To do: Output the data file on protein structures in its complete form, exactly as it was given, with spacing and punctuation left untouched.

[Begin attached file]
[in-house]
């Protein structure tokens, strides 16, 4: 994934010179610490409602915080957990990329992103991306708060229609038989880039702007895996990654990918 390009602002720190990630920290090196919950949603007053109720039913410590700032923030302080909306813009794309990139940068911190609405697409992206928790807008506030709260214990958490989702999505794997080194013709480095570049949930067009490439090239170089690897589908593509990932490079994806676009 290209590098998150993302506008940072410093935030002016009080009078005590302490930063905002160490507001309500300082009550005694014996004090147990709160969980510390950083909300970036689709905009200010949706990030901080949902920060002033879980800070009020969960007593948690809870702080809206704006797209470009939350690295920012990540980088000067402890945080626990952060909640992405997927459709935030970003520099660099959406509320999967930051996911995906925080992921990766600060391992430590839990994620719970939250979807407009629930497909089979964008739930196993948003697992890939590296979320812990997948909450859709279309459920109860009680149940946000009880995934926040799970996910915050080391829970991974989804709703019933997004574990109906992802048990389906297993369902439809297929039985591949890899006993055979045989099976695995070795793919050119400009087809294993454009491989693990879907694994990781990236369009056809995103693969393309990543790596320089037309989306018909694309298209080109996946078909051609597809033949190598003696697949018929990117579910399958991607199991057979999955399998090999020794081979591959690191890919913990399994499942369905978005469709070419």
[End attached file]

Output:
[in-house]
């Protein structure tokens, strides 16, 4: 994934010179610490409602915080957990990329992103991306708060229609038989880039702007895996990654990918 390009602002720190990630920290090196919950949603007053109720039913410590700032923030302080909306813009794309990139940068911190609405697409992206928790807008506030709260214990958490989702999505794997080194013709480095570049949930067009490439090239170089690897589908593509990932490079994806676009 290209590098998150993302506008940072410093935030002016009080009078005590302490930063905002160490507001309500300082009550005694014996004090147990709160969980510390950083909300970036689709905009200010949706990030901080949902920060002033879980800070009020969960007593948690809870702080809206704006797209470009939350690295920012990540980088000067402890945080626990952060909640992405997927459709935030970003520099660099959406509320999967930051996911995906925080992921990766600060391992430590839990994620719970939250979807407009629930497909089979964008739930196993948003697992890939590296979320812990997948909450859709279309459920109860009680149940946000009880995934926040799970996910915050080391829970991974989804709703019933997004574990109906992802048990389906297993369902439809297929039985591949890899006993055979045989099976695995070795793919050119400009087809294993454009491989693990879907694994990781990236369009056809995103693969393309990543790596320089037309989306018909694309298209080109996946078909051609597809033949190598003696697949018929990117579910399958991607199991057979999955399998090999020794081979591959690191890919913990399994499942369905978005469709070419």